Formica rufa species group

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The Formica rufa group is a subgeneric group within the genus Formica, first proposed by William Morton Wheeler. This group contains the mound-building species of Formica commonly termed "wood ants" or "thatch-mound ants", which build prominent nests consisting of a mound of grass, litter, or conifer needles.[1] The species Formica rufa or the red wood ant is the type species of this subgroup.

Formica rufa species group
A Formica rufa sideview.jpg
Formica rufa worker
Formicidae - Formica rufa (winged male).JPG
Formica rufa group winged male
Scientific classification
Species group:
F. rufa species group
Typical Formica thatch mound made of forest litter on rotten stump, covered by worker ants going out to forage

This particular group can inhabit open woods with both hard and soft woods, dense pine forests, and even moor land. Workers are polymorphic, the largest reaching about 10 mm long. They can produce formic acid in their abdomens and eject it 12 cm in the air when threatened.[2] The only function of males is to mate in flight with queens.[2] Species previously attributed to the Microgyna group were transferred to the F. rufa group by the Wheelers in 1986.[citation needed]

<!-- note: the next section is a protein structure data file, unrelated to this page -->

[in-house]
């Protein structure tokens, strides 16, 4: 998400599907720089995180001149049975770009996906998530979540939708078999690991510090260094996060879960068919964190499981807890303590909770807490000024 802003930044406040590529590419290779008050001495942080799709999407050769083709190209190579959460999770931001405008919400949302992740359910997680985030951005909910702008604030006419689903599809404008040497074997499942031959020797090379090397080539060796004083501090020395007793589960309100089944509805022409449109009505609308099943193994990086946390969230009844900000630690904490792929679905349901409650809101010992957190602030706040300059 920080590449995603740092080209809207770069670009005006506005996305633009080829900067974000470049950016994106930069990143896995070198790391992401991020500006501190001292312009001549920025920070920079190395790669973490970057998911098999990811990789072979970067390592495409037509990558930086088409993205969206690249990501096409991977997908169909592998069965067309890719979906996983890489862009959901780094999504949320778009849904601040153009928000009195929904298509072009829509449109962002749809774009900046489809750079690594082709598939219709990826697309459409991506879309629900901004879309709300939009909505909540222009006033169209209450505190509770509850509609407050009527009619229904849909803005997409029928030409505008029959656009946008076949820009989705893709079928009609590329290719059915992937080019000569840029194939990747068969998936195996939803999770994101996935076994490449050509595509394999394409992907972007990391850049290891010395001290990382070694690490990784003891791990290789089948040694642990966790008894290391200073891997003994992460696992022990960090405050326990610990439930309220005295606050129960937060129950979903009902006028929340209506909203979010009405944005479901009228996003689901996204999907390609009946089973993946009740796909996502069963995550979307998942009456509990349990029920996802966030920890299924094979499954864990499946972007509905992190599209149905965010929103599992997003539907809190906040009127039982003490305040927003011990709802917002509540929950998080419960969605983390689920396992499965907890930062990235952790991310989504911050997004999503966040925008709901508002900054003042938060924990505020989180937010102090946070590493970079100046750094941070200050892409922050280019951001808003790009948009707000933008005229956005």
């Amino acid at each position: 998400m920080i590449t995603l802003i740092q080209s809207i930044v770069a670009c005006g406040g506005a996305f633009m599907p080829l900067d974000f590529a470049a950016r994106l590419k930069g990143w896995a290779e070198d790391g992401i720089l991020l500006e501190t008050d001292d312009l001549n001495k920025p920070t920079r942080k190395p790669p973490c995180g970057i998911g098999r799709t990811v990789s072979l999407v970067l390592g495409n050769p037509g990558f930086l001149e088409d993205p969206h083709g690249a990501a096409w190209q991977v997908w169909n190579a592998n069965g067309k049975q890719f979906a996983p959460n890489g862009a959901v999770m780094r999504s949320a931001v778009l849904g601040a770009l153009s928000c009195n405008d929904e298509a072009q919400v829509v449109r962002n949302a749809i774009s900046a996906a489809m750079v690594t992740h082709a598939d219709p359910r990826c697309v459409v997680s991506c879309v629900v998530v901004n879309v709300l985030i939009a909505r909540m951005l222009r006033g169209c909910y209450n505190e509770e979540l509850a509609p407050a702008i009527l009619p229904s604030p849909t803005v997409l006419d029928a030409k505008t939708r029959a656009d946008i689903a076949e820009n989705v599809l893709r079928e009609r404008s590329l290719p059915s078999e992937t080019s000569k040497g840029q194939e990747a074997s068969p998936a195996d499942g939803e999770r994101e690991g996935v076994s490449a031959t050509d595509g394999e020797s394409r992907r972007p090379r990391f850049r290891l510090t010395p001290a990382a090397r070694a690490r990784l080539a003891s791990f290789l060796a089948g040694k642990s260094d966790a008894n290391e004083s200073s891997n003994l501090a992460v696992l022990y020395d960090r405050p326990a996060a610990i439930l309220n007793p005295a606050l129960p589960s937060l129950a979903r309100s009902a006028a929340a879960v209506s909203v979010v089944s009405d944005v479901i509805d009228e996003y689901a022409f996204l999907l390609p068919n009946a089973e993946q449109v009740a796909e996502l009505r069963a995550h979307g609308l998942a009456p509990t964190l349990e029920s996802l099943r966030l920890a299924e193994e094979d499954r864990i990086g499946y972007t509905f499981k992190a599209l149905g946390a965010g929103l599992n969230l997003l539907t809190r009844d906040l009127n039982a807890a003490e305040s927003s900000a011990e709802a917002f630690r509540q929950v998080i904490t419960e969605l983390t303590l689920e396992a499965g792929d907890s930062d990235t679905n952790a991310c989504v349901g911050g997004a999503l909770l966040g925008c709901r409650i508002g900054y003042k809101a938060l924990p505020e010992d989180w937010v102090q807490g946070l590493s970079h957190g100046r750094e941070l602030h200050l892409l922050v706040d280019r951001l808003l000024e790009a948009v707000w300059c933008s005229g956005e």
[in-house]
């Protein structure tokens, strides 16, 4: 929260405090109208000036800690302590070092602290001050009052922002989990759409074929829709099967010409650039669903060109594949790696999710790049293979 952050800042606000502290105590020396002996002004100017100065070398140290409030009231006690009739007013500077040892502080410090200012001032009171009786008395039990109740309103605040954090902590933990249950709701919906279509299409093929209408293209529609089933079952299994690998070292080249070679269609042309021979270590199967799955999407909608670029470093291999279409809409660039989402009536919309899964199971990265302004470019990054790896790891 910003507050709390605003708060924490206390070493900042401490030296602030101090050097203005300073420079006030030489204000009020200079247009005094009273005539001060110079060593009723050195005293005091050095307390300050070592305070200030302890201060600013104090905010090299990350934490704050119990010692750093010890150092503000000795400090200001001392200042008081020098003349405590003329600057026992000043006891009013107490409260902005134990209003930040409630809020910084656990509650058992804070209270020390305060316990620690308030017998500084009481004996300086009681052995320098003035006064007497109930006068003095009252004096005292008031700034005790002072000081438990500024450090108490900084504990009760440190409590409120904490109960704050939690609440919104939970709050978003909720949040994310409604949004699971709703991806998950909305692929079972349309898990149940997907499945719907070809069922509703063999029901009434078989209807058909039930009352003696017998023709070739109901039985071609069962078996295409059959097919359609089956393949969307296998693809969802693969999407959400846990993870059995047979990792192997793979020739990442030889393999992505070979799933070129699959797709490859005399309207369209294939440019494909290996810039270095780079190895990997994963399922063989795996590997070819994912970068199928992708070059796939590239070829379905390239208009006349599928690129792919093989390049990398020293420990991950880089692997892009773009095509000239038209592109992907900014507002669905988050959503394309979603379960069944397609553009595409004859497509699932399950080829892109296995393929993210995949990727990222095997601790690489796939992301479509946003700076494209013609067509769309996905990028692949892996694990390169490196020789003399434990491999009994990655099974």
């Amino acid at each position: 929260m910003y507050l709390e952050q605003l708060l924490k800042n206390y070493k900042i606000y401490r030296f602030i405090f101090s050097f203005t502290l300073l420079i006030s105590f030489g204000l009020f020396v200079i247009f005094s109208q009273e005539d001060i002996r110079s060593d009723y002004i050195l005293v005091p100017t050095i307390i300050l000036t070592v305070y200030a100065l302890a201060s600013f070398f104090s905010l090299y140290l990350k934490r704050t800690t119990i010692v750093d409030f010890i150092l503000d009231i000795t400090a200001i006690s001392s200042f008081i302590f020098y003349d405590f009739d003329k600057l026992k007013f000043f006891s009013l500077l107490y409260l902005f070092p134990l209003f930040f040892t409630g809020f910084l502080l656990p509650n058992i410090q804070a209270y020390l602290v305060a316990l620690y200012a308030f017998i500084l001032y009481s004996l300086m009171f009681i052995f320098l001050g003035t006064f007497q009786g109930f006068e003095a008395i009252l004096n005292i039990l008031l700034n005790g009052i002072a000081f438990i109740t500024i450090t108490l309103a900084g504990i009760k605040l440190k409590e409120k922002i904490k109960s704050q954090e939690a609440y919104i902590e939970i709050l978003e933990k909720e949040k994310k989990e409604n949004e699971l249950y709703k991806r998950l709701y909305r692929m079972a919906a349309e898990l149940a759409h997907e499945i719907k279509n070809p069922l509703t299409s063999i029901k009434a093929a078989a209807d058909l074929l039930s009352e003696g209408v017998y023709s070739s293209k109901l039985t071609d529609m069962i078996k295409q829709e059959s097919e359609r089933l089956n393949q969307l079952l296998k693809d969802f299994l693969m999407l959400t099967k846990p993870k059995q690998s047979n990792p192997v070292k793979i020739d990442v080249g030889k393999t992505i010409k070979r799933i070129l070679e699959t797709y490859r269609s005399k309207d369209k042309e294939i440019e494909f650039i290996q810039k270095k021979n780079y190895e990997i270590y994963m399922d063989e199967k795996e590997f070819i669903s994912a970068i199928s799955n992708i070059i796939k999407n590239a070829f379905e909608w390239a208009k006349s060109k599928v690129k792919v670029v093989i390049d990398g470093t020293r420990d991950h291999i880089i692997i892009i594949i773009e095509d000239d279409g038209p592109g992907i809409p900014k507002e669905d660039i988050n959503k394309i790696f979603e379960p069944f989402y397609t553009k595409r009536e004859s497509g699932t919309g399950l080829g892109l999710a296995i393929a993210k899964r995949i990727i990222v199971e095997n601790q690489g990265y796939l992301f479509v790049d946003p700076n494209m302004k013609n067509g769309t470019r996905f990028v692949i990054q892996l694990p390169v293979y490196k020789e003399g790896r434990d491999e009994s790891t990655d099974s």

The genetic relationships in F. rufa group colonies can be complex. Colonies can be polygynous (having multiple queens) and these are often polydomous (having multiple nests per colony). Queens may be singly or multiply mated, and in polygynous colonies, may or may not be related. Colonies are rarely, if ever, independently formed. They either bud off from existing colonies, or are formed by temporary social parasitism of F. fusca colonies; an F. rufa queen ousts the existing queen, lays eggs, and the F. fusca workers raise her offspring until the nest is taken over. Some species in the F. rufa group sometimes form enormous "supercolonies" consisting of hundreds or thousands of nests. The largest documented example is an F. yessensis colony in Japan covering 2.7 km2 containing an estimated 306 million workers and 1 million queens.[3]

Member speciesEdit

European species include:

North American species include:

Asian species

See alsoEdit


  1. ^ Gösswald, Karl (1989). Die Waldameise 1. Wiesbaden: Wiesbaden : Aula-Verlag. ISBN 3-89104-475-5.
  2. ^ a b Dr Timothy Batchelor - Southern red wood ant Formica rufa
  3. ^ Bourke, Andrew F. G.; Nigel Rigby Franks (1995). Social Evolution in Ants. Princeton University Press. p. 353. ISBN 0691044260.